Love: If you're on LinkedIn and, you know, you don't know anyone that works at that industry or in that particular company, how are you getting access to that hiring manager because you're not in their network? And you don't know anyone in the network for you to be connected.
So us being able to be your, like, kind of your network or your friend get you right to that person. It kind of cuts through that middleman for our talent, and to your question, like, 'what are some of the things we've heard?' is that 'I have access', you know, 'I put my resume up', or 'I've reached out on', you know, 'this site or that site, and I didn't hear anything back.'
We make sure that you hear something back from us immediately. We let you kind of keep you in touch with what's going on, and then, you know, through our technology, you know when a company is looking at you, which makes you feel pretty good, and then also when, you know, when we're expecting to hear when these jobs have been filled, and then we've kind of let you know if they've been filled in. If you ask for feedback, we love and try to give people feedback on what makes it a little bit better.
Poonacha: It's a closed loop, right? So there's---so people don't feel like, 'I'm just putting in into this kind of ether, and then God knows what's going to happen!' And this is really---from my perspective, I mean, I look at some of these platforms. I look at platforms like Upwork, which are very much with general purpose, right? 'What talent do I have?' I can go find anything I want, or look at very engineering focused, like Toptal, right? Very focused on the software sector, and I look at Gradient, I mean, that's exactly it's, it is very focused on creati---in the creative industry, and which also requires a certain amount of nurturing, right? I think it's just a very different mindset. So I love it. I just love the way you're thinking about it.
What are some of the challenges you've had when you looked at, you know, when you started designing this two years ago and where you are today? What are some of the lessons?
Love: Well, some of it is you cannot, you know, as we get a little further, you know, people are always like, 'what about this group? What about them?' And we've gotten, you know, we've had people from the finance industry reach out to us. We've had accountants reach out to us. We've had people from the healthcare industry reach out because they're in health care for so long. They're like, 'what about,' you know, 'having this for these industries?' And it's something that we all get, you know, we want to get to you, but, you know, to your point, we wanted to be very laser focused.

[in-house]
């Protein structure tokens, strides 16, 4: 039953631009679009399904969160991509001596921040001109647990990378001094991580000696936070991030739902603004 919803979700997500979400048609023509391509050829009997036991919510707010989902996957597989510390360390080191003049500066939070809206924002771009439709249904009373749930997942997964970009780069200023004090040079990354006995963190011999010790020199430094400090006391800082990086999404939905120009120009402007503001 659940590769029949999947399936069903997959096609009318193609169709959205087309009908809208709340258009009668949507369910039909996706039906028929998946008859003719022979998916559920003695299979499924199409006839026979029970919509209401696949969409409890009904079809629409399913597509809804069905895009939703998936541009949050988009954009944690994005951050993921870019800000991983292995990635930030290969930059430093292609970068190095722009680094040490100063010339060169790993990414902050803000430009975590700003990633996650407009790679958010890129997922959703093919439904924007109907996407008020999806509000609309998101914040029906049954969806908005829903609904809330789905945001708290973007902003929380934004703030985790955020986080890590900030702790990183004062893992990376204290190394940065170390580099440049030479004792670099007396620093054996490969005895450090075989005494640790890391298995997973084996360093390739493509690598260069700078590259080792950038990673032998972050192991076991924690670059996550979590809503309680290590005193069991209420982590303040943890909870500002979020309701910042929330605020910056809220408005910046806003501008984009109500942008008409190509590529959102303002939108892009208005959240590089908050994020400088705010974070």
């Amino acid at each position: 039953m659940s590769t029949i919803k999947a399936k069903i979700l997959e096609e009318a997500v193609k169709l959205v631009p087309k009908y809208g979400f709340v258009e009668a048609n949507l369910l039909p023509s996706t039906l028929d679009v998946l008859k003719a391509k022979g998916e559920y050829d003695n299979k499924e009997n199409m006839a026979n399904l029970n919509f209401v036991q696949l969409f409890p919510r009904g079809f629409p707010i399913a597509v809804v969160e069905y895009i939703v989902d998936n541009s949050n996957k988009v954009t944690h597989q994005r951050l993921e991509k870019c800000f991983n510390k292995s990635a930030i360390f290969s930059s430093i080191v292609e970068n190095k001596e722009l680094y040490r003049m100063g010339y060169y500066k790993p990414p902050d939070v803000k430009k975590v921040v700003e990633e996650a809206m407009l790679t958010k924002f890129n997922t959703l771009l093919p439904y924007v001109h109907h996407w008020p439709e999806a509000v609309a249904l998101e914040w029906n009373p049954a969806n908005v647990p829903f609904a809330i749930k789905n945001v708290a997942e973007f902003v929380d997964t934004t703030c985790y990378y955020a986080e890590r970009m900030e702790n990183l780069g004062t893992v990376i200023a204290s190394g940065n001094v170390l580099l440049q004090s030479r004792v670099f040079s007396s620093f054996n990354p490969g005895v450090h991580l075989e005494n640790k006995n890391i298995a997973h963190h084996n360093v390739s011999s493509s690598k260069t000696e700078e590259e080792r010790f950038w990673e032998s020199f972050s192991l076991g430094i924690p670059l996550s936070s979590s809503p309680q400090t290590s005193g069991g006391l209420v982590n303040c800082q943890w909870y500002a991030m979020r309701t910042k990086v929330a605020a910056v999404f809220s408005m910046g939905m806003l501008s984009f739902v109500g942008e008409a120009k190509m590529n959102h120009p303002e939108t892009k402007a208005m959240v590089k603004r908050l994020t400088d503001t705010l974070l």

Love: We wanted to make sure that, you know, we're not on LinkedIn, because LinkedIn is for everybody. We wanted to make sure that you're really looking at this industry, and so the way that we approached this industry is very industry focused.
The way that we would approach healthcare or how we would approach banking would be based on how that industry is focused. If we want it to be, it feels authentic, and so if it's, you know, if people can be authentic of who they are through their, you know, getting their job, then the employer can see who they are, and they'll still be authentic in who they are coming into that company.
It bridges---it kind of, like, leaves a lot out where the, hopefully, the employer doesn't have to work so hard to figure out who this person is, if they fit. I hope that we've been able to do a bit of the work, and---people in the creative industry, you know, they're special people. They, you know, they care about their craft, and a lot of feelings come into it. It's not like just adding numbers. You know, they---
Poonacha: Yeah, it takes a lot of emotion. Having worked in the creative industry a little bit, I realized that it requires a lot more of EQ than IQ.
Love: You don't want people just to like, you know, say, 'oh, this isn't good' or 'this isn't,' you know, 'what we were'---you want people to understand where you were when you built this, what your thoughts were. So we like to bring a little of the person there so you can actually, it may not be what you're looking for as an employer, but you can see the process, which may be perfect for you, and so what we do is we get a little bit deeper into that person, and to be honest.
Poonacha: So I'm going to, obviously, share the link thegradientgroup.com, but you know, from my perspective, I love---this kind of checks the three principles, right? Is it authentic? Right? And that's one thing which I love about what you do, the authenticity. Does the co-founder, CEO have the integrity to follow with the belief because so many people can do so many different things, but if you're steadfast and say, 'I really want to be of service to this industry. I want to get people'---not to just talk but to really get into actions.
And the most important thing is higher purpose, right? Why do we do what we do? And the goal today, and this is us switching topics, like when you look into the next year or the next 20-24 months, the world has changed, right? And if you don't think it, it is not going to be the same, and we have to dance with change. We have to adapt. We have to be very nimble, and so the gig economy, which we all talked about, is almost kind of gone into fast forward, right?